Avoiding home and sleeping under the stars on playground slides 18-year old Sarah is mentally exhausted. When she does drift off she slips down a nightmarish rabbit hole and is hounded by a freakish shadow being.
Desperate for unmolested slumber she enlists for a 2-month stint at the local sleep clinic. Once exposed to their groundbreaking study techniques Sarah’s night terrors intensify in lucidity and her twisted dreamscape threatens to endanger everyone.
High in concept and low in budget this hugely entertaining Sci-Fi horror uses discombobulating imagery and a densely incubated sound design to suck you into a netherworld of misdirection. Pragmatically acted and ambitiously written Come True delights in weaving an intricate rug before whipping it gracefully from underneath our feet.
As we follow in Sarah’s psychologically choppy wake we become entwined in her distressing plight. Then, propelled on a tailwind of escalating tension, we are eventually blown into bleak and unknown territories alongside her.
Director Anthony Scott Burns never loses his focus even when his film is being deliberately obscure both visually and thematically. Spanning the awkward divide between ambiguity and comprehension by building a symbiotic bridge of prehensile ideas and elaborate confidence trickery.
One of the core themes that activates his creativity is the lack of respect blossoming technology has for historical ritualism and long gestated belief systems. This is a nutrient-rich Petri dish for the insidious rhizopus of paranormal fear to flourish. Indeed, Come True runs with the concept until its intrusive sleep spectre reaches beyond the established folklore of the traditional Shadowmen of sleep paralysis.
Narratively and technically his film is exquisite. Paced with the frigorific precision of early Polanski and plotted with a cheeky nod to the cinematic chicanery of vintage M. Night Shyamalan, it manages to be both derivative and innovative in equal measure. It will stand accused of too many endings syndrome and a kitchen sink mentality. Yet in its defence, the twists and leftfield curveballs are dexterously executed and extrapolate the established agenda with harmony and design.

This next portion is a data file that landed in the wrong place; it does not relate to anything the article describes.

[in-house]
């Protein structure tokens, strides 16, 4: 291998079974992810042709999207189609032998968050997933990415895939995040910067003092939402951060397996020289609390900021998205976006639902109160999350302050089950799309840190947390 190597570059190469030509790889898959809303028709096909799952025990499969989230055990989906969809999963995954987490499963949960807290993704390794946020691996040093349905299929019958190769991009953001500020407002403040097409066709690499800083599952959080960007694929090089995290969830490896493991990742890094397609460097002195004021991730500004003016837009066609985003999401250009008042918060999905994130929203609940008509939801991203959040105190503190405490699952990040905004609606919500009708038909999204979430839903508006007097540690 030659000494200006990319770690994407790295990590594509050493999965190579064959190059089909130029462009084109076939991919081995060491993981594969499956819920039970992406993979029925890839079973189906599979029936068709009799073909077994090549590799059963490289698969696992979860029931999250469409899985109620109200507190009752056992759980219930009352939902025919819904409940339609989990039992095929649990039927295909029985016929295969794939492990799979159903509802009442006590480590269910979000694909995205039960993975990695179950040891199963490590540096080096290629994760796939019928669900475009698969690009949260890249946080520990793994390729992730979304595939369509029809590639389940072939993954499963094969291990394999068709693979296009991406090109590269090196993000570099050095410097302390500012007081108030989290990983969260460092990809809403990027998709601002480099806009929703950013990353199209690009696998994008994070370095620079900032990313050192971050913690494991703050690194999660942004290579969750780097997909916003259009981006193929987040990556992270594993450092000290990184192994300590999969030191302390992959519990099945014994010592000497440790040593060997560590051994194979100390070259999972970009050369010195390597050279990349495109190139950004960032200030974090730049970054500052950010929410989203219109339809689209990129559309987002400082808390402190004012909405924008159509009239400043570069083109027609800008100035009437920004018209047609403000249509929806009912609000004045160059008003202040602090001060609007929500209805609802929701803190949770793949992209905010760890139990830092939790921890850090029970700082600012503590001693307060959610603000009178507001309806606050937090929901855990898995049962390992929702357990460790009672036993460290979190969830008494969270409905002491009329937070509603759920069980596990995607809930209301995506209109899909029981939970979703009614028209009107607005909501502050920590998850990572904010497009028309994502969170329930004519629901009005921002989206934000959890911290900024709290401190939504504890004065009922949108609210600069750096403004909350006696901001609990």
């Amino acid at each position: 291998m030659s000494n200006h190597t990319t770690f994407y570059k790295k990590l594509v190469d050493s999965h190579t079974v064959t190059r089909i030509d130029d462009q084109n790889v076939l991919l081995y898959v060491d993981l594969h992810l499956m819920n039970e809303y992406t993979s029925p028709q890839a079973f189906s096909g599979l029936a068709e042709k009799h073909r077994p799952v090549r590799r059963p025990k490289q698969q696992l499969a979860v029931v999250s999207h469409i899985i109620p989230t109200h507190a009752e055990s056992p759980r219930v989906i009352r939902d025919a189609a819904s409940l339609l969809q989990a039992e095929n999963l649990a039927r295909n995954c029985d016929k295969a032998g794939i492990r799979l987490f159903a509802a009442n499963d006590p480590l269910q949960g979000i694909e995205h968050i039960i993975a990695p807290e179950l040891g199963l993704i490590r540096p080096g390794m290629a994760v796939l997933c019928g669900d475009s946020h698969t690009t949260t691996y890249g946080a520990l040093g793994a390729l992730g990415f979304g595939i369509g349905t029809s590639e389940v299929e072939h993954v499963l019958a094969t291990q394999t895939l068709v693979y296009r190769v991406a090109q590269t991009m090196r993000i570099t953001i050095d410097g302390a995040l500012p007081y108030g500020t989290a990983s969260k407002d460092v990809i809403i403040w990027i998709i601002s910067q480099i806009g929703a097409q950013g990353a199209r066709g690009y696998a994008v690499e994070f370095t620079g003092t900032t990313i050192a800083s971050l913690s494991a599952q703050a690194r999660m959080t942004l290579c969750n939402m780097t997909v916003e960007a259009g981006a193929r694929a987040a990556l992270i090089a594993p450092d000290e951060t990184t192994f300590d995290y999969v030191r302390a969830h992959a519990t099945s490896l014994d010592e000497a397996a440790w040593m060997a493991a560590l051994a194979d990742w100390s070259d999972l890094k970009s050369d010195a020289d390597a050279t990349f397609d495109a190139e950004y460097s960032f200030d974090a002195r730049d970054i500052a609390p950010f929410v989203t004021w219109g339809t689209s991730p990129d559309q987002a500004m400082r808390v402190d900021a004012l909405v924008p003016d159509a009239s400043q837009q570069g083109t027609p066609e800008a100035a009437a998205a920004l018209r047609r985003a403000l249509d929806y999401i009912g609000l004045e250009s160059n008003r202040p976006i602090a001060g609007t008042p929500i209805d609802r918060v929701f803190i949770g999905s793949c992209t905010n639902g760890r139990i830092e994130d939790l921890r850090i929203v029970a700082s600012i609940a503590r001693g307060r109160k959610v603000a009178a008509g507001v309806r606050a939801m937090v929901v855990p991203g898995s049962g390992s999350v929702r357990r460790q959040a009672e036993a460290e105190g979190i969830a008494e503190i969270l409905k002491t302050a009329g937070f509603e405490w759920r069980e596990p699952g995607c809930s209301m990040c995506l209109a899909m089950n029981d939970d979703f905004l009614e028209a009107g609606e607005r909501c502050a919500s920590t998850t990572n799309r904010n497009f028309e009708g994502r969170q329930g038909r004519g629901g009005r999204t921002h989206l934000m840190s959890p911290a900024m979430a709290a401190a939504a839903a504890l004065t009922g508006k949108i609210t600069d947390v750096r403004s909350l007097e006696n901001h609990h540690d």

The final reveal, on loan from the majestic Ian Banks, is stunning in its simplicity and devastating in the consequences it imparts on Sarah’s story.
Much more than just a spooky tale of narcoleptic terrorism this beautifully crafted horror flick welcomes fantasy voyeurism, ethical accountability and the ductile nature of mental frailty under its dystopian umbrella.
Structurally the film is Split into 4 distinct chapters. The Persona, The Anima and The Animus, Shadow and The Self culled from Jung’s Theory of Personality. Normally this would be considered pretentious but not here. Come True has more than enough intellectual depth to justify the connections to the pioneer of analytical psychology. Furthermore, the events unfolding behind the title cards have tangible linkage to them adding a meaty layer of credible synergy.
Add to this the labyrinthine, but graspable, twists and a hairpin end reveal that will give you whiplash and you have a cult movie candidate ripe for intense post-credit debate.
Utilising a greying real-world palette to mirror the ashen backdrop of the dream sequences Come True benefits from a panoptical uniformity rarely found outside the work of David Fincher. The phantasmagorical imagery is arrestingly disturbing and intensifies exponentially under the distorted microscope of creeping existentialism.
One scene in particular during The Shadow segment of the film is a gorgeously unnerving masterclass in concentrated menace. Genuinely frightening it is a triumphant pay off for character investment and sophisticated world-building.
Less vicious and brain melting than the recent Sci-Fi horror hit Possessor, Come True is also sharper, more deceptively grounded and eminently more accessible.
This stylish and compelling mind fuck of a film will satiate horror junkies and fans of the fantastic alike. Come True is another commanding example of how the purposeful autonomy of independent cinema transforms clever ideas into exhilarating genre escapism.
Sci-Fi Horror, Supernatural, Mystery | Canada | 2020 | 105 mins | 15 | Lightbulb Film Distribution | Dir. Anthony Scott Burns | With. Skylar Radzion, Landon Liboiron, Julia Sarah Stone. CONTENT WARNING – Abuse, death, strong sense of dread and disturbing imagery throughout.
Come True is released in UK cinemas from 12th March, on Digital Download from 15th March & on Limited Edition Blu-ray from 5th April